Mid-spring

So here we are in the heart of spring, another lovely April gone by. I used to have a favorite month, though I don’t remember what it was. These days I try to focus all my love on the present, on the current month and season. Somewhere along the way I learned that this makes me happier.

I’ve been admiring our tousled little garden. It’s messy and busy and just so perfectly pretty right now. The dandelions are growing wild alongside the borage, which is popping up through the wild strawberry, which is overrun by clover. Nasturtiums continue to grow everywhere, over everything, and especially up the crepe myrtle and the mandevilla trellis. (The mandevilla aren’t too excited about this.) The camellias are that delicious white frosting and bubblegum pink, unfurling and dropping to the ground in armfuls. (Oh, why do their blooms drop so quickly?) And of course, there are the roses – magnificent as always.




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As much as I try to blog more frequently, I always find myself on the once-a-month schedule. So much life happens, it’s hard to pause sometimes. Is it that way with you?

Our latest design for Cross Stitch Crazy magazine is now available in the States (issue 241.) We loved designing this! Stylistically, it was a bit of a change for Dennis and I, but very good for the creative muscles. (We can’t take credit for the gorgeous mobile itself; It was created by the talented designers at Crazy.)



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All Weather Friends stitched-up delightfully swiftly. (I need to finish it properly before I show you the all-done photo.) We’re so excited to debut other cross stitch designs in this series! I should mention they are holiday-themed, and will arrive at the shop in mid to late summer. I’ll keep you posted, of course.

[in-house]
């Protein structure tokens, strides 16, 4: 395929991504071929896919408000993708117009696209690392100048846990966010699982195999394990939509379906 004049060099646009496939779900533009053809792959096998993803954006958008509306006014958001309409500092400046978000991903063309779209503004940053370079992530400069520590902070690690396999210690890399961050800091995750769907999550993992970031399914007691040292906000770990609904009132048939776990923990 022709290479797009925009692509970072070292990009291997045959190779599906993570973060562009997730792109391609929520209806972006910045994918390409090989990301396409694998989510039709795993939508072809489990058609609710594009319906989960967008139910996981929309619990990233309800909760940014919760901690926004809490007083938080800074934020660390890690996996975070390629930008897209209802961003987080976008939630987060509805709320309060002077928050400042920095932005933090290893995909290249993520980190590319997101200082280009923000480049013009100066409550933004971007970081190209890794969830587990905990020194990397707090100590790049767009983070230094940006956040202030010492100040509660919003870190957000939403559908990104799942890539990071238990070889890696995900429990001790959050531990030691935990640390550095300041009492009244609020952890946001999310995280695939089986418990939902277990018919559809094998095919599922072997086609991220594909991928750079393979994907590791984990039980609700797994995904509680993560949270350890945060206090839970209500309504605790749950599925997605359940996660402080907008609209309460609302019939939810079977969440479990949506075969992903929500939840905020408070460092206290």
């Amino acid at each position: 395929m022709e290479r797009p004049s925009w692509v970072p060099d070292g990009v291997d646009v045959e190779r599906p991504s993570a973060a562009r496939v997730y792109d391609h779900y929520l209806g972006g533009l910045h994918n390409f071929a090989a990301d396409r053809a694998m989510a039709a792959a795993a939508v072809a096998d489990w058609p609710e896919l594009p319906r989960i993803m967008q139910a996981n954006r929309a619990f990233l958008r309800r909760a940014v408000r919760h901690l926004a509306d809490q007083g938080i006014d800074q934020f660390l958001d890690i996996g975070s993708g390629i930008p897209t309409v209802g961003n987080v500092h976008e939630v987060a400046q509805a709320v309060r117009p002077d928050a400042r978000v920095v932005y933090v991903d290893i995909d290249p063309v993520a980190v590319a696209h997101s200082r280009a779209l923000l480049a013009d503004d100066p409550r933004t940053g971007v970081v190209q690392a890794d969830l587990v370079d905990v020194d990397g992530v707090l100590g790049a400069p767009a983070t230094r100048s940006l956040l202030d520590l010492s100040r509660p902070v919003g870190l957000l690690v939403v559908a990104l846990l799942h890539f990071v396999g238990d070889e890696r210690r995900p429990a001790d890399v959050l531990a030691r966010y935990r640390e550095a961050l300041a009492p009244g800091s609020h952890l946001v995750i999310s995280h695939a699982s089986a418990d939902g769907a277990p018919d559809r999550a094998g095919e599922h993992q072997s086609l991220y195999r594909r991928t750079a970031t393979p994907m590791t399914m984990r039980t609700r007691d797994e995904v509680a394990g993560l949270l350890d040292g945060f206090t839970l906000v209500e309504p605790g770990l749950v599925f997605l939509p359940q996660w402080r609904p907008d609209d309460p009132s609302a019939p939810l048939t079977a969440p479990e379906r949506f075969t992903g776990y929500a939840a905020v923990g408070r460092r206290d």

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My Coney Island granny hexie throw continues to grow in that slow and deliberate way that I love. I’m a very swift stitcher when it comes to needlework, but quite the slowpoke at crochet. And I’m totally fine with that, because it means I get to really enjoy the process. Yarn is still one of my favorite things in the world, and working with it involves so much pausing and squishing and admiring. (Am I alone in this?)

The colors of this project delight me to no end! It really does remind me of a seaside carnival, and all the lovely flavors, sights, colors: Hot fudge, cotton candy, and banana splits are represented, along with cool overcast skies, sand, and salty seawater.



A few years ago I bought the most deliciously soft merino/alpaca blend yarn – Rooster Almerino, from LoveCrochet. I’ve held onto it, never knowing quite what to do with it. Until now. It occurred to me I needed an instant-grat project, what with the two hexie throws stretching on to eternity. Enter Saltwater Taffy, a simple granny shawl with a lavish trim/border. (See the free pattern here.)

I have about five skeins of the color “Shimmer” – a pale dove gray – and as it goes rather well with my skin-tone, decided it would be the main color. I chose the very sassy “Brighton Rock” pink for the trim. It has a summery feel to it. Summers here are too hot for cotton, much less alpaca and wool, but my hope is we’ll finally take that day-trip to the seaside this July, and I’ll have this lovely shawl to wrap around my shoulders against the chilly ocean breezes.